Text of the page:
What is a Float Glass ?

Float glass does not resist high stresses from the impact of an object. Its breakage pattern is uneven and when broken, it shatters into large uneven pieces with sharp / jagged edges. This is not desirable as the risk of injury to human beings is greatly increased.

What is Strengthened Glass ?

Heat strengthened glass is about twice as strong as annealed float glass and is generally used as a protection against thermal breakage. However, its strength is lesser than the strength of tempered glass and the breakage pattern is still uneven. Strengthened glass is not classified as safety glass.

What is a Toughened Glass ?

Toughened glass is four times stronger than float glass and offers the highest resistance to impact. It is ideal for application such as indoors. If broken, the whole pane of glass shatters into small pieces of blunt granules that are relatively safe. Additionally, the shattered glass falls out quite easily. This is classified as a safety glass.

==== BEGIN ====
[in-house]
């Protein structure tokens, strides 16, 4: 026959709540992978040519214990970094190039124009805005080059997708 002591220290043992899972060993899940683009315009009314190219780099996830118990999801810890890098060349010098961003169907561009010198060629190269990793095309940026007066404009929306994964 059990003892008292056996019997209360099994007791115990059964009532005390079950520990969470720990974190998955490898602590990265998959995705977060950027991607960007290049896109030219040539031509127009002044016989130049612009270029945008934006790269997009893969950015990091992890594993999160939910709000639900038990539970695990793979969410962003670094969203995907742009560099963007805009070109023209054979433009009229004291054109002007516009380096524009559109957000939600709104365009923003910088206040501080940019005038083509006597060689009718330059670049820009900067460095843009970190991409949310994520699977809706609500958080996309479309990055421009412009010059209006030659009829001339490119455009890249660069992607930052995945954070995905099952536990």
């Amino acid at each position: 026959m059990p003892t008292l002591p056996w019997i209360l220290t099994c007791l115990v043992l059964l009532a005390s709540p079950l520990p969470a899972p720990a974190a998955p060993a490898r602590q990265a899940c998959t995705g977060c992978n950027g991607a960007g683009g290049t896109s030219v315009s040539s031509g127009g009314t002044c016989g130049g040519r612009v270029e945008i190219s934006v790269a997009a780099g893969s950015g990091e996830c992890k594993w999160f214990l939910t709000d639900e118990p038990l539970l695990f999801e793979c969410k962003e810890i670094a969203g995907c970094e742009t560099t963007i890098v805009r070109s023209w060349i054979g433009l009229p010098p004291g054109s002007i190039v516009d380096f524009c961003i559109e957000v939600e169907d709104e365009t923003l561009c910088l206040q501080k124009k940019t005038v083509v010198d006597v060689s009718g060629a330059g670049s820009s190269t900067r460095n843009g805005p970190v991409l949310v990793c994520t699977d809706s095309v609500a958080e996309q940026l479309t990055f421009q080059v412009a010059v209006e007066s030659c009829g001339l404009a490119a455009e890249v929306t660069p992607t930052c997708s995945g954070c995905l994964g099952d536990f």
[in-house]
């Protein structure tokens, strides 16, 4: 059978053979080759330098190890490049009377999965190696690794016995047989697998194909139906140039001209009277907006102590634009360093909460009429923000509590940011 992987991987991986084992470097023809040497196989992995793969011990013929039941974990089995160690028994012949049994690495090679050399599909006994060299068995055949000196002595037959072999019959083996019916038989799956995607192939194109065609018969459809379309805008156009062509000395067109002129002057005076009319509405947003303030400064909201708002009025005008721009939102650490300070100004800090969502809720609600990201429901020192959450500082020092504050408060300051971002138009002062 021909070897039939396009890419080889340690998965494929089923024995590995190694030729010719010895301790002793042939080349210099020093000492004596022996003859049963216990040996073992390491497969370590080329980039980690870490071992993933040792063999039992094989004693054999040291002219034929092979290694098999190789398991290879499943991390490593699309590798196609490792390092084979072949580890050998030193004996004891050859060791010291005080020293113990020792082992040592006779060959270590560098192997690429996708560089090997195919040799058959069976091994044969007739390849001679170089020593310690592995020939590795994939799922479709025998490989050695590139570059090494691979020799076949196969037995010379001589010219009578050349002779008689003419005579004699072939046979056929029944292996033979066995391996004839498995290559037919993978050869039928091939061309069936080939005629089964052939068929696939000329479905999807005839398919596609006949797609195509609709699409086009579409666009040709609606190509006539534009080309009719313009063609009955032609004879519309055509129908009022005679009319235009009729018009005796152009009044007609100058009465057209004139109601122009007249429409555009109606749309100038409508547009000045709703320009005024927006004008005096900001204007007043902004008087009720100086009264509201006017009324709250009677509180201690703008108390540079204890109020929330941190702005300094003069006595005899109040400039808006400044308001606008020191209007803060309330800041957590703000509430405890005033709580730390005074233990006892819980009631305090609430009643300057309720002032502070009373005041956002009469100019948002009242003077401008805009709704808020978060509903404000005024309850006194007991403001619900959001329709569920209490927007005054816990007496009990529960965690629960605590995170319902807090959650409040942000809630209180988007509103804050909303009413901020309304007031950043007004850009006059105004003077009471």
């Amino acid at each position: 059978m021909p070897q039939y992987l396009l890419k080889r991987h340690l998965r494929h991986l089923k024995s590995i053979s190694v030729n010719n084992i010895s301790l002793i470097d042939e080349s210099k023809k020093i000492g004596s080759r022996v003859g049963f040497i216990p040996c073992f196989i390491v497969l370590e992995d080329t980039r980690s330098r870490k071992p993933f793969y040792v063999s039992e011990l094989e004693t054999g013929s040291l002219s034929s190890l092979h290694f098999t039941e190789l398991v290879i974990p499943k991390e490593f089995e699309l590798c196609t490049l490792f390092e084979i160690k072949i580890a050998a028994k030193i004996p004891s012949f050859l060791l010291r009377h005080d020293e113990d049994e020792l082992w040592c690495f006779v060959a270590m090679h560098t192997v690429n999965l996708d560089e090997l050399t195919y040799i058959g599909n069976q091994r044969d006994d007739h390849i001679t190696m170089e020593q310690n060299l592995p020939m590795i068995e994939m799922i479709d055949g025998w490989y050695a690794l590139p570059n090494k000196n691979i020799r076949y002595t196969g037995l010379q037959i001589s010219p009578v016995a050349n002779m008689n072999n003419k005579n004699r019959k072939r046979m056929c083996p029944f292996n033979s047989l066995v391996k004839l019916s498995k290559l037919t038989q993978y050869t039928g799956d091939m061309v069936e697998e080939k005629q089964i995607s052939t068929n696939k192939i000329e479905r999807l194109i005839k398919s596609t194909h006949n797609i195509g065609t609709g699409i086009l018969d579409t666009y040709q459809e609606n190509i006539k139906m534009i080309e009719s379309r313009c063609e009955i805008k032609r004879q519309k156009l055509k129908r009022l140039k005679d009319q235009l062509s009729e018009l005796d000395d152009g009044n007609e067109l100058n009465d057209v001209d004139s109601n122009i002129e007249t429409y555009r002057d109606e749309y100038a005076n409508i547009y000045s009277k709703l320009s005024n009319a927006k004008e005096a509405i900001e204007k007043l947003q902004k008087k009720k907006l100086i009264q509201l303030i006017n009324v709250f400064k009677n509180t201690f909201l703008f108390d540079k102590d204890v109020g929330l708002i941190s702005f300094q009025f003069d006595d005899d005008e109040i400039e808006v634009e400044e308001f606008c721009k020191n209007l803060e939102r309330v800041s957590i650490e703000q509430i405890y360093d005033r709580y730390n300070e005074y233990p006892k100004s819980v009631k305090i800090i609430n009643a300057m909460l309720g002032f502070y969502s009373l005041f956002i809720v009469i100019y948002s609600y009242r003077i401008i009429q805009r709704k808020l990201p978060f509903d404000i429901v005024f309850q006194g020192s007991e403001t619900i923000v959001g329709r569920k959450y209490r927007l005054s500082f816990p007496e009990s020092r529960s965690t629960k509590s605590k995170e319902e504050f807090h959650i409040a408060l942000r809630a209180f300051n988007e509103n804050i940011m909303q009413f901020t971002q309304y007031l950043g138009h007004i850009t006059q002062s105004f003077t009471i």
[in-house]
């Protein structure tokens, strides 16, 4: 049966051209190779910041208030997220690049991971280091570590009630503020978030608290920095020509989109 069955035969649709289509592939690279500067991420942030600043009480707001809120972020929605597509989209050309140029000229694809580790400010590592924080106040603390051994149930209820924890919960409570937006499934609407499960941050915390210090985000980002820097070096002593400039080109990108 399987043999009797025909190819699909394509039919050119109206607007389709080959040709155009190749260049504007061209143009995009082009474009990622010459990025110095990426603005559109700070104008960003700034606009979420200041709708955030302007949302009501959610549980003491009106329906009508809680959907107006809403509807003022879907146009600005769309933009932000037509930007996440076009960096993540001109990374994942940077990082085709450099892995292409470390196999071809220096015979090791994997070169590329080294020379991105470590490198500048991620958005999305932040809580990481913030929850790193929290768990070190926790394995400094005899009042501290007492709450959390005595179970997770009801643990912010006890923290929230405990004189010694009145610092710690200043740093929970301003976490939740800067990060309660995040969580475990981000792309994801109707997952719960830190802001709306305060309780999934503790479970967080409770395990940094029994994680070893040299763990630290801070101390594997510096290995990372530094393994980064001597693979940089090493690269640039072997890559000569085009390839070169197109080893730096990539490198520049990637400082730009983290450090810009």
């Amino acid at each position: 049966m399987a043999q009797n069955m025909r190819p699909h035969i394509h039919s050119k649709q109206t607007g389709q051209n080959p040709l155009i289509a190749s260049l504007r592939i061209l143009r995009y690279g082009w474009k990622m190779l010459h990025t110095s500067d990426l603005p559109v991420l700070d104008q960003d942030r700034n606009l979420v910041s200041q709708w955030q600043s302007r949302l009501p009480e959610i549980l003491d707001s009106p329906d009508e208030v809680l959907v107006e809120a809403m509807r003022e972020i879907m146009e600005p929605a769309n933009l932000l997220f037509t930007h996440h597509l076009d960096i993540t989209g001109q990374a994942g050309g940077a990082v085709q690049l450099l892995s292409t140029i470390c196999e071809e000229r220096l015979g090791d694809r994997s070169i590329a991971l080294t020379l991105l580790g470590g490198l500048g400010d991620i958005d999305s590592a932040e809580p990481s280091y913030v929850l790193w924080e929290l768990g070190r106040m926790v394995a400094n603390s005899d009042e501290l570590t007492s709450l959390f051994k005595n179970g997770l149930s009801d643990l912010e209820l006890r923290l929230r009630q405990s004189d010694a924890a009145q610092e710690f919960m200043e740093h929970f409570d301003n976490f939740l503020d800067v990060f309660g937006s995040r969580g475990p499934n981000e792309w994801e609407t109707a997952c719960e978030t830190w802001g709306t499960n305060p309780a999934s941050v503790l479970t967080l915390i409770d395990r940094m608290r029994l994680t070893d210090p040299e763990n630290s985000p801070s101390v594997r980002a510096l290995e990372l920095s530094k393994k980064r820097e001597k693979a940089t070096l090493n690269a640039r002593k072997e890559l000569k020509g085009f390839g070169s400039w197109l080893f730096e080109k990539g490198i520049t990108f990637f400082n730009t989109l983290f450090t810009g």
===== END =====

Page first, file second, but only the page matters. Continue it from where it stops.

What is Thermal Breakage ?

Glass which is not heat treated (heat-strengthened or toughened) can experience thermal breakage. In those applications where thermal stress may be a concern, the glass should be toughened. In non-heat-treated glass, the risk of thermal breakage is greatest when the central area of glass becomes hotter than the edge. This condition can occur when the centre of the glass is heated by the sun and the edges remain cool. Under these conditions, the centre of the glass expands but is restricted from natural expansion by the cool edges. This results in stress within the glass that could cause thermal breakage. The degree to which the central area of the glass becomes hot is largely dependent on the solar absorptance of the glass, which varies between different types of glass as shown in the following table.

Examples of Thermal Breakage